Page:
Flood mitigation projects in Meyerland showing promise

Annette and Armond Kapp watched as the heavy rain during Harvey flooded the homes of all their immediate neighbors.

"When it came up and I opened the front door, I looked it was very close, to the threshold. I said 'Stay!' and it stayed," recalled Armond. He and his wife have lived in their Meyerland home for nearly 50 years.  


But the need for flood mitigation was indisputable. Fortunately, those improvements are in progress and Houston City Councilmember Abbie Kamin believes they're already helping.

"I think even with [Tuesday] night's storm, we all kind of holding our breath as we watched to see what would happen," Kamin noted. "And, we are seeing storm after storm now, the water is staying within the banks. So, things like Project Brays, which is still underway, is already making a dent in those risks."


"We've done two channel segments from just upstream of Buffalo Speedway all the way to Fondren. We've finished the channel improvements through that area," added Gary Zika, Federal Projects Department Manager with Harris County Flood Control District. "We finished the Hillcroft Bridge and we're working on the Buffalo Speedway bridge replacement, the South Rice bridge replacement, and the Chimney Rock bridge replacement."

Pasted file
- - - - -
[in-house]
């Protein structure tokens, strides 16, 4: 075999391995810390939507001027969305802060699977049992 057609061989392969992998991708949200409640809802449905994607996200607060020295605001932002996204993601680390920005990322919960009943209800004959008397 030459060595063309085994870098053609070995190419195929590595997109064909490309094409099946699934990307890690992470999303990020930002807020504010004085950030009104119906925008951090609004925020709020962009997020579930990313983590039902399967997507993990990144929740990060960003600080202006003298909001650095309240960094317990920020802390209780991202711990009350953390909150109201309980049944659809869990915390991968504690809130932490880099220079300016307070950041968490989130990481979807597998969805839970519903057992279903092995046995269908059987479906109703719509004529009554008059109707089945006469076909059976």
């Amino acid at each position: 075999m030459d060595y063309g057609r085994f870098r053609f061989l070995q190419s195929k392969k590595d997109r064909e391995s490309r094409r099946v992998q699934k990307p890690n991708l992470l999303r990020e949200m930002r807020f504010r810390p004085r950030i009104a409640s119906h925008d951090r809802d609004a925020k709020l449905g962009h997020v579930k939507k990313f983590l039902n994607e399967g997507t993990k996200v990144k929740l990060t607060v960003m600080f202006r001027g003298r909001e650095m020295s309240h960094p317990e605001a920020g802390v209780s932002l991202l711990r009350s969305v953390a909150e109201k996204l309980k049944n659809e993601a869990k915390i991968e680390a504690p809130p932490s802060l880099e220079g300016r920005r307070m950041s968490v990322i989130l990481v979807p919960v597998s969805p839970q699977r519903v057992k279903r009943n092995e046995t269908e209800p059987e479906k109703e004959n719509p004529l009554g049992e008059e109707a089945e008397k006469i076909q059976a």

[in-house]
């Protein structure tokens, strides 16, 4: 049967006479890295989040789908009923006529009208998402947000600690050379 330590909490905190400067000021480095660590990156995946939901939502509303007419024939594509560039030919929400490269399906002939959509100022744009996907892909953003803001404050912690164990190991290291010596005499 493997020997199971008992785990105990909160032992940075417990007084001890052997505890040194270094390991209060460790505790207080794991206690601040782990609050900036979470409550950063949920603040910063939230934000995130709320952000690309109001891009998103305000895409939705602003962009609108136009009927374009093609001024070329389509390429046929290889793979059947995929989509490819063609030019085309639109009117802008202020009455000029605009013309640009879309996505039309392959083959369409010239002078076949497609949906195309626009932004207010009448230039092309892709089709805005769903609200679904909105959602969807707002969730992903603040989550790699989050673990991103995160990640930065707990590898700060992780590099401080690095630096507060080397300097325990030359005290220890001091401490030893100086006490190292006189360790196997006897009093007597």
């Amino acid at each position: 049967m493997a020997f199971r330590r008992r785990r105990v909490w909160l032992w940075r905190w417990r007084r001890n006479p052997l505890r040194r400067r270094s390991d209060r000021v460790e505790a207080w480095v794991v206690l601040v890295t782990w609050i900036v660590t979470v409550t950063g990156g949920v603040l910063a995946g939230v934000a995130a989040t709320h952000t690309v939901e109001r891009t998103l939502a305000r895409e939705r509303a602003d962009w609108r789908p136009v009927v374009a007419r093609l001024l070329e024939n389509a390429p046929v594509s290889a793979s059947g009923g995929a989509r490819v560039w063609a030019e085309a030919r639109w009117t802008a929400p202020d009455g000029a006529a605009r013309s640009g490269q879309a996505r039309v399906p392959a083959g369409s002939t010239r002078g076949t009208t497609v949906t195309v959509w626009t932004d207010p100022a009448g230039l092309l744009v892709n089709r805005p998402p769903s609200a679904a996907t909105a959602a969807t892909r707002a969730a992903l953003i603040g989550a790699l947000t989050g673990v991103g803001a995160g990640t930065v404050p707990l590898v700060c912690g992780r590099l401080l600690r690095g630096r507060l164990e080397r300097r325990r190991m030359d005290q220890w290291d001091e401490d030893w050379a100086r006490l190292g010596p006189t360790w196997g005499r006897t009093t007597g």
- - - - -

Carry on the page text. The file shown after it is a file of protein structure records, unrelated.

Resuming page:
He notes nearly all storm drains in Meyerland have been modified and the bridges are being elevated. Additionally, those three bridges are expected to be done by early next year.

Meanwhile, Kamin adds there are flood mitigation projects underway in other parts of the city. On Wednesday, Houston City Council also voted on a contract for the engineering and design work for the North Canal Project.

"We also worked closely with the county and purchased a tract of land just at 610 and South Braeswood. The Meyerland detention basin, its three interconnected basins at the loop provides 30 acre-feet of detention. So, that's also adding additional relief and we're also working on the Meyergrove apartments the city's working on a big detention project there," she said.  "It's a massive flood mitigation program that includes diverting and detaining water along Buffalo and White Oak bayous right before downtown."

As for the Kapps, they're not making a judgment quite yet.

"Well, we really haven't had bad rain since we started with the improvements so it's hard to tell," Annette concluded.